• Welcome to the WDWMAGIC.COM Forums!
    Please take a look around, and feel free to sign up and join the community.You can use your Twitter or Facebook account to sign up, or register directly.

Best Tips

elizzierose

New Member
Original Poster
Hi all,

What are some of your best tips for Disney with kids? Specifically looking for tips to maximize fun, help keep the kids as comfortable and happy as possible, and have mom and dad not feel too insane :joyfull: Multi time WDW traveler here but first time with kids who will be 6 years and 6 months when’s e go in March.

Thank you!
 

rhodey_rider

New Member
How may days are you going for, and where are you staying? I just took a trip with a 1, 4, 6 yo's. My advice more generally would be as follows:
  • Consider using the UberXL car seat option if you can afford it for longer distances. For example I was at Beach Club, and we just did the Uber to AK. The strollers (I had two) were a pain on and off the bus.
  • Don't try and get everything done every day. Make a list and then try and accomplish 60% of it. My kids are troopers and even they would just shut down after a morning at the park. We found a good groove of 3-4 hours in the morning, resort for lunch, naps and cartoons for a few hours, then something low key and dinner. For example one night we went into Epcot and just did Soarin and then walked around.
  • Even if your 6 yo never uses a stroller at home, you may want to consider one for the trip. We walked 10+ miles on multiple days. My daughter rode for a bunch of it. We used a Joovy caboose which has a bigger kid seat on the back.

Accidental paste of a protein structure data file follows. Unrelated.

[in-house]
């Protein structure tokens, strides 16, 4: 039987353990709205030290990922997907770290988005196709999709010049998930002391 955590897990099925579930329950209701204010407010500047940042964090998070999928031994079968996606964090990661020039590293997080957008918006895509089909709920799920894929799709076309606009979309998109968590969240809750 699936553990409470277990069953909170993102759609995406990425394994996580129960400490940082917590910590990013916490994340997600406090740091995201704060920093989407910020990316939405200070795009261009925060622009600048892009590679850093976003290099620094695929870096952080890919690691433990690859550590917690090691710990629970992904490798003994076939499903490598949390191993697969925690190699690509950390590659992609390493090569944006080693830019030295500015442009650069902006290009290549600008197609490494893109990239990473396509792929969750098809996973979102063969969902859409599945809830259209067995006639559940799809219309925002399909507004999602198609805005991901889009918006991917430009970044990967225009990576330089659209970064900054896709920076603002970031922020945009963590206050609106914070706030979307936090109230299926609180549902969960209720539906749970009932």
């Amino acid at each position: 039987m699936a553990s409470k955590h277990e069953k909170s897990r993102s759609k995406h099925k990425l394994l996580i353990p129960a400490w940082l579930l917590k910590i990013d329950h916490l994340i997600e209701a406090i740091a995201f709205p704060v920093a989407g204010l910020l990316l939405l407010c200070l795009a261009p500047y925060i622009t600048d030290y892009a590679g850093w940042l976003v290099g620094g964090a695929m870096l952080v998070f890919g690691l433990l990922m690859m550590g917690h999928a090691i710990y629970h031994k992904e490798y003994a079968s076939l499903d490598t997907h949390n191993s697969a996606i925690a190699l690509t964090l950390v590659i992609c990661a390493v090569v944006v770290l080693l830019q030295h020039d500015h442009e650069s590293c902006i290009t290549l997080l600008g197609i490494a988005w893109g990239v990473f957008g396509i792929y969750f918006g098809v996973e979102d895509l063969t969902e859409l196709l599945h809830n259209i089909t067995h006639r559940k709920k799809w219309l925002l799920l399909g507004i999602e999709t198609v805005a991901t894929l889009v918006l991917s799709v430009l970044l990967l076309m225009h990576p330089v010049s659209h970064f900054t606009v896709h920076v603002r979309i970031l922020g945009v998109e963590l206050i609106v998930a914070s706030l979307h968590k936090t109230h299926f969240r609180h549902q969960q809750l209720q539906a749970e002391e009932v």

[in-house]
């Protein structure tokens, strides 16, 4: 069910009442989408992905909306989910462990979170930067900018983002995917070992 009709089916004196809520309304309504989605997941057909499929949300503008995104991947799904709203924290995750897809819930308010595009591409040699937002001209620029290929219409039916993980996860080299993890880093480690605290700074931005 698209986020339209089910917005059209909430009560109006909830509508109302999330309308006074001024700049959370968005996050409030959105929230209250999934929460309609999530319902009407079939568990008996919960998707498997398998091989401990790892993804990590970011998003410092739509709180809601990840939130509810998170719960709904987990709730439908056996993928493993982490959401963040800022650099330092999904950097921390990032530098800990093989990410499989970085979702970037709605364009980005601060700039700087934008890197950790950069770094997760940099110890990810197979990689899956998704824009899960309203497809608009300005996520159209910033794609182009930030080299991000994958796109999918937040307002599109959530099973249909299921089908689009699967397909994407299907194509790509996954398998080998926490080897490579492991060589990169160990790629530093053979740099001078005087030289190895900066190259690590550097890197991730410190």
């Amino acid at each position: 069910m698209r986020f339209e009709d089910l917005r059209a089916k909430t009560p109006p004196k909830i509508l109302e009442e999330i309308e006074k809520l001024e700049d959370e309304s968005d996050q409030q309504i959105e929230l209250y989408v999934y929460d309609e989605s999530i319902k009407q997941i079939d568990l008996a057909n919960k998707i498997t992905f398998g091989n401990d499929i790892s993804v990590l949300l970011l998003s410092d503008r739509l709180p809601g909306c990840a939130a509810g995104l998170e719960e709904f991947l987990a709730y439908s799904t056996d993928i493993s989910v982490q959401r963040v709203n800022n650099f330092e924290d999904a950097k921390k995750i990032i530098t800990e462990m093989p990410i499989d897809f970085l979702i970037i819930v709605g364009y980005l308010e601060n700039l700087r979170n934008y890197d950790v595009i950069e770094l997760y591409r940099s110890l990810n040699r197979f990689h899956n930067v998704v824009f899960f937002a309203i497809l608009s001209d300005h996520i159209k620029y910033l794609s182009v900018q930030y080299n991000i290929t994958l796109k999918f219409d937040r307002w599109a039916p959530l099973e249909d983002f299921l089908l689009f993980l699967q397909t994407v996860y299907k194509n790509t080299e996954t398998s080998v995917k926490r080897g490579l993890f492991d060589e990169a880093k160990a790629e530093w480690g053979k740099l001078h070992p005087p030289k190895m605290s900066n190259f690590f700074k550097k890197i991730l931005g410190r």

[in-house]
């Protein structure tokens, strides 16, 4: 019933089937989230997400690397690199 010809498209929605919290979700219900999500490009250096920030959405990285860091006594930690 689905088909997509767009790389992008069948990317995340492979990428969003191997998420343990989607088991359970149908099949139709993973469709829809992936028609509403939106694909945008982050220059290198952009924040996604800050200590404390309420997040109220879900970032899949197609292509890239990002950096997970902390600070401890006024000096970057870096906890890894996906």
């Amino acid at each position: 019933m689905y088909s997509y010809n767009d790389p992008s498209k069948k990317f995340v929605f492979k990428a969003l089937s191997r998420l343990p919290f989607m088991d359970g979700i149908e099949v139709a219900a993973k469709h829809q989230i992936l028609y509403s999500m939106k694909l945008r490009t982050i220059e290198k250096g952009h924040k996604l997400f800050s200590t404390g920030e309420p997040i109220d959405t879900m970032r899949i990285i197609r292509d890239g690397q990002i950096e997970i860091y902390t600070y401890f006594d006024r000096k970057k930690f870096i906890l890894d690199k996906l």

• My kids liked the pool most of all. Your inclination is to not overdo the pool time but on my next trip I will plan for more of a 50/50 split as opposed to 80/20 parks/pool this trip.
  • Along the same line, if your kids like something don't be afraid to change your plans. My daughters who are 4 and 6 loved Test Track. I just scrapped certain things and we did it 3-4 times during the trip. You need to get a TT reservation usually before 10 AM or its going to be 8 PM or not available.
  • Rope drop is a near necessity for some rides but it is hellacious with a stroller. I don't have a tip here, just be prepared. People cutting you off, pushing by you, etc. I also thought through genie+ and the possibility of acquiring 3-4 ride passes throughout the day and then going in the afternoon. This is more difficult than you would think to execute because of how some ride reservations go immediately at 7 AM and others are always an hour ahead of the current time.
  • I used Walmart+ to have groceries delivered to the room. This was a great service, saved us tons of money. They deliver alcohol. For the price of 1 (1!) $10 beer in the park, you can by a 6 pack.
  • I feel like quick service has come a long way if you know where to go. In our first trip with the kids in 2019, we did a ton of character meals. This time we did one sit down, and then all mobile ordering. Doing a lot of dining research I feel like we didn't have a bad lunch/dinner. Always made breakfast food for them in the room.
 
Last edited:

Weather_Lady

Well-Known Member
@ainswokp is right on, and covered it all!